July 5, 2008

Blame mass production for media illness?

There is one photograph marking my grandparents wediing. It was taken at a studio, days after the actual event.

A friend has the output of the disposable cameras that sat on each table at her wedding reception. More documentation comes from the album from the professional photograher, the official videeo, the donated video and snapshots from friends and family.

My grandmother left us photographs. Two books showcase her life before 1957. Another show us the 1960s - that vacation aith a plane ride from Detroit to Las Vegas takes up a page.

Today some fill a whole book documenting each vacation.

At funeral homes, we share stories in rooms decorated with boards full of photographs while videos let us hear the dearly departed and see highlights of the life ended.

Do we need a printed newspaper to document our lives and our deaths anymore?

Do I need to pay more to tell those who already were there?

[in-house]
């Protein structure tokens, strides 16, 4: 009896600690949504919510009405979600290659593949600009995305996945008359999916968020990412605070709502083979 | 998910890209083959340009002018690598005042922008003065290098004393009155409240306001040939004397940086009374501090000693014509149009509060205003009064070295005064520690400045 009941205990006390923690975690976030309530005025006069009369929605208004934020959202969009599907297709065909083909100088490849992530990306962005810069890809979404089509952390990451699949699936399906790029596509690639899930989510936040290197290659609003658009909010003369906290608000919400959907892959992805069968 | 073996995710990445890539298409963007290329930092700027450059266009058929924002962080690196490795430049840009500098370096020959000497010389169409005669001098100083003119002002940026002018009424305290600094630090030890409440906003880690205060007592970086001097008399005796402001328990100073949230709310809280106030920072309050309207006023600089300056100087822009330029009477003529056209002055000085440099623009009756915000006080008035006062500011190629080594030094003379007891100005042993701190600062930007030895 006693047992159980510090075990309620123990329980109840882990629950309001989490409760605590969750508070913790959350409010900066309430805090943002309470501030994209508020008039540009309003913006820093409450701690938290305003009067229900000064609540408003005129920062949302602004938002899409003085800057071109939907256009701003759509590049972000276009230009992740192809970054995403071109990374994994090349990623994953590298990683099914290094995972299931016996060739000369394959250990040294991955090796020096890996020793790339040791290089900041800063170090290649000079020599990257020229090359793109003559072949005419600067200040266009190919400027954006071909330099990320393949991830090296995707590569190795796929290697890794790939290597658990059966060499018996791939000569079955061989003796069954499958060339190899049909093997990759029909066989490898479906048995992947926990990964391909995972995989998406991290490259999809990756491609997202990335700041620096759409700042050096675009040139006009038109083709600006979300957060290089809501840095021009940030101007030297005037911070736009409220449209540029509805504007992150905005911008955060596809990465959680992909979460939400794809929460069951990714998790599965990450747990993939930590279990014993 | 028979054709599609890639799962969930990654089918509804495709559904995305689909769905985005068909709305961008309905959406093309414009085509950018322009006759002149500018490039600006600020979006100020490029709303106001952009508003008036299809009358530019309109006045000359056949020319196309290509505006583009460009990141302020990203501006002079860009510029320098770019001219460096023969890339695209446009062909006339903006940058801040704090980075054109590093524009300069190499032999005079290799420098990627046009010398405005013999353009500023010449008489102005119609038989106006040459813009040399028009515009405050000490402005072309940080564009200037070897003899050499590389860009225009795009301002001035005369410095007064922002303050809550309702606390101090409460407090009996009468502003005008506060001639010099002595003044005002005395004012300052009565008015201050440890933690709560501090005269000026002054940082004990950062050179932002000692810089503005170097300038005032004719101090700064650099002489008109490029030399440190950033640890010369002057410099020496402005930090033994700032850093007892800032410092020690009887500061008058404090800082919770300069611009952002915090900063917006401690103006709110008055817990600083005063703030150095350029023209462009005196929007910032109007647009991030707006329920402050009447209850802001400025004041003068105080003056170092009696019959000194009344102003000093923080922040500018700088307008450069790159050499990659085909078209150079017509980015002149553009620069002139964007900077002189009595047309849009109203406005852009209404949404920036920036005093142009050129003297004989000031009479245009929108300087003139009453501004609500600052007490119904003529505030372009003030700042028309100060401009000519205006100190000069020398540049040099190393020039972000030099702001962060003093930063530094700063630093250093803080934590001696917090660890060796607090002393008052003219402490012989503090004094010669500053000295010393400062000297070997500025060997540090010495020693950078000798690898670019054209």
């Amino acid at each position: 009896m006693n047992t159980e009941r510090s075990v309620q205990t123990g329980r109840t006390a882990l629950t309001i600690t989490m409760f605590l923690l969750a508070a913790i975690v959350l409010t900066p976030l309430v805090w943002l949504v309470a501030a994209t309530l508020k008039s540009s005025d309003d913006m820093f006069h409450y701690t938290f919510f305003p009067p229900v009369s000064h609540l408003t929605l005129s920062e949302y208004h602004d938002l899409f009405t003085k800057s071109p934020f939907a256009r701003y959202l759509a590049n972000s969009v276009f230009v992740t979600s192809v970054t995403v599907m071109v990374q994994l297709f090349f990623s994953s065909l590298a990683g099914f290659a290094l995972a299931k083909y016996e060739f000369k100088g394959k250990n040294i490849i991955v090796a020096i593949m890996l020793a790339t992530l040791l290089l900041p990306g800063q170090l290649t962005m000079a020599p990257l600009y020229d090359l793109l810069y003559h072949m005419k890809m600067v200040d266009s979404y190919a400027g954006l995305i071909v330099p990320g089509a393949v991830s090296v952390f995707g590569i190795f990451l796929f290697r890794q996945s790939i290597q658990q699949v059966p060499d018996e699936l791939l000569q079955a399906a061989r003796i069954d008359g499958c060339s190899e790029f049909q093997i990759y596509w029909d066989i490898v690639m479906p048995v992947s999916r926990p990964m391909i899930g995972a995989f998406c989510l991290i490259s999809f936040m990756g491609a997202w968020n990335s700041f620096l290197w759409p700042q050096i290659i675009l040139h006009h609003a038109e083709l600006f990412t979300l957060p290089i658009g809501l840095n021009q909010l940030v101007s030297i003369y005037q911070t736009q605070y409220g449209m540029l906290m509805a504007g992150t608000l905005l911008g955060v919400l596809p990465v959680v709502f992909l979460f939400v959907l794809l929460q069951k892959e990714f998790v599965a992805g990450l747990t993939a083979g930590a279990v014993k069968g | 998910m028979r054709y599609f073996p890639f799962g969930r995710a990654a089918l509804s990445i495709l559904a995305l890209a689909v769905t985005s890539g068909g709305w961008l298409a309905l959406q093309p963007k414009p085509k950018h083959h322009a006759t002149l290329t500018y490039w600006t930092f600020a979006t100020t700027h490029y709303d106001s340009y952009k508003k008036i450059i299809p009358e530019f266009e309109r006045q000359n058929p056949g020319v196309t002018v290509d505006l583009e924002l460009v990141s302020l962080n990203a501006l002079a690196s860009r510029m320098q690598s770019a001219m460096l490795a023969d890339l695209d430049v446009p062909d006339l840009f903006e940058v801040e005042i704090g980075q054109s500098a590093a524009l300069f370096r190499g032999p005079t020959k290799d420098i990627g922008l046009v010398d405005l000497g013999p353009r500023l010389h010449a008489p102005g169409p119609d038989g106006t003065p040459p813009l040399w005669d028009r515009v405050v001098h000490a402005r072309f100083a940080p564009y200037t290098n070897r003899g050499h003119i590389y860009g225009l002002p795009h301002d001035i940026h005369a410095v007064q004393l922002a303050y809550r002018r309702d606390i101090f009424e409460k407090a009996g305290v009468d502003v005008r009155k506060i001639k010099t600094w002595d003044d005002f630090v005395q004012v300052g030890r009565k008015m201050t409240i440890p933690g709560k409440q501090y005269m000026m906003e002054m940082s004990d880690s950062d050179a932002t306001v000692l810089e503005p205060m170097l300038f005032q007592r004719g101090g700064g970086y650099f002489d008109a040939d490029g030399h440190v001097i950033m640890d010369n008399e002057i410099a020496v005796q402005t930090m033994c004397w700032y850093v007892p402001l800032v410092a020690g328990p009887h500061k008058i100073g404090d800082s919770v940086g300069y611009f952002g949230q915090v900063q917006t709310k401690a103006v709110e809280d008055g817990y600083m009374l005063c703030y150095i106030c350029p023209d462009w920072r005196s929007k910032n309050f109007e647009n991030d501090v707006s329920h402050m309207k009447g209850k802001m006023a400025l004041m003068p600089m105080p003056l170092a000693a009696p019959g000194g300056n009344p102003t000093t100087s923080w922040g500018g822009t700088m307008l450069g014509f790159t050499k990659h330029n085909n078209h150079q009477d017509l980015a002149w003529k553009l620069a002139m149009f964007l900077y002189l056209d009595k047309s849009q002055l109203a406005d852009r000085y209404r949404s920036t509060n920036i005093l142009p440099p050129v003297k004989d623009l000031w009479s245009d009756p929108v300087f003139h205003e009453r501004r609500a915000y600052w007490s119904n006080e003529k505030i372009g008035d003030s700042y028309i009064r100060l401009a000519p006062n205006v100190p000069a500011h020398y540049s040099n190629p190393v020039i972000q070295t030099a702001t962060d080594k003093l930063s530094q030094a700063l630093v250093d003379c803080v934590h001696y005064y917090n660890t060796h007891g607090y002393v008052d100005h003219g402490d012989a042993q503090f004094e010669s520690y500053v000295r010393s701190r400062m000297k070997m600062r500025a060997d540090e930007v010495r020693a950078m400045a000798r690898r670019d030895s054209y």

Indeed, do I need that copy of the newspaper with one photo of a presidential candidate in my town when I have so many more photos that I took?

It was an email then text messages that alerted me of the upcoming visit - the admission tickets were gone by the time a story was printed in the newspaper.

We upload our photos and want prints back in an hour.

We pick out the best, write a few words and get a printed book back in 10 days for $29.95 plus shipping and handling

Is it now cheap enough, fast enough that anyone can tell and share the stories of our lives?

Just asking. Just mulling.


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